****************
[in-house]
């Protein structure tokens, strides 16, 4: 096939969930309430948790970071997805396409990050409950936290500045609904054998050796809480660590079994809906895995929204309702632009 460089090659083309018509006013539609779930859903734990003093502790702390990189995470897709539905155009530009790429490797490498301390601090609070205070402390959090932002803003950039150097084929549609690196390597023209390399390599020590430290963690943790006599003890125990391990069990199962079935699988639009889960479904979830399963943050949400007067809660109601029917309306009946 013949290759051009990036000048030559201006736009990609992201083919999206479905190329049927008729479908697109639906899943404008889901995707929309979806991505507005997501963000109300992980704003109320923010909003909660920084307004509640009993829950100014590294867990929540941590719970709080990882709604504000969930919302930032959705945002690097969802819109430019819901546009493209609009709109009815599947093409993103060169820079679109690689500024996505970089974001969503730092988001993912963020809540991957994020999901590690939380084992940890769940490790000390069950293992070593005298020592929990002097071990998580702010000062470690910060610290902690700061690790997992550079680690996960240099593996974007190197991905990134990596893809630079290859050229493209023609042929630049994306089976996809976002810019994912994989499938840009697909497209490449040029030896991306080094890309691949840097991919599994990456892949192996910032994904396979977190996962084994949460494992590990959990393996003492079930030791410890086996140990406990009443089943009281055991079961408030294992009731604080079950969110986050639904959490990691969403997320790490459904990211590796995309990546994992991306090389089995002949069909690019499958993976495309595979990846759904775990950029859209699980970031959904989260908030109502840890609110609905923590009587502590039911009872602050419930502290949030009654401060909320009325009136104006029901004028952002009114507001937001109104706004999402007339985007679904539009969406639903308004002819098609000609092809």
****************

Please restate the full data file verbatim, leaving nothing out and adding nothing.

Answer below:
[in-house]
């Protein structure tokens, strides 16, 4: 096939969930309430948790970071997805396409990050409950936290500045609904054998050796809480660590079994809906895995929204309702632009 460089090659083309018509006013539609779930859903734990003093502790702390990189995470897709539905155009530009790429490797490498301390601090609070205070402390959090932002803003950039150097084929549609690196390597023209390399390599020590430290963690943790006599003890125990391990069990199962079935699988639009889960479904979830399963943050949400007067809660109601029917309306009946 013949290759051009990036000048030559201006736009990609992201083919999206479905190329049927008729479908697109639906899943404008889901995707929309979806991505507005997501963000109300992980704003109320923010909003909660920084307004509640009993829950100014590294867990929540941590719970709080990882709604504000969930919302930032959705945002690097969802819109430019819901546009493209609009709109009815599947093409993103060169820079679109690689500024996505970089974001969503730092988001993912963020809540991957994020999901590690939380084992940890769940490790000390069950293992070593005298020592929990002097071990998580702010000062470690910060610290902690700061690790997992550079680690996960240099593996974007190197991905990134990596893809630079290859050229493209023609042929630049994306089976996809976002810019994912994989499938840009697909497209490449040029030896991306080094890309691949840097991919599994990456892949192996910032994904396979977190996962084994949460494992590990959990393996003492079930030791410890086996140990406990009443089943009281055991079961408030294992009731604080079950969110986050639904959490990691969403997320790490459904990211590796995309990546994992991306090389089995002949069909690019499958993976495309595979990846759904775990950029859209699980970031959904989260908030109502840890609110609905923590009587502590039911009872602050419930502290949030009654401060909320009325009136104006029901004028952002009114507001937001109104706004999402007339985007679904539009969406639903308004002819098609000609092809």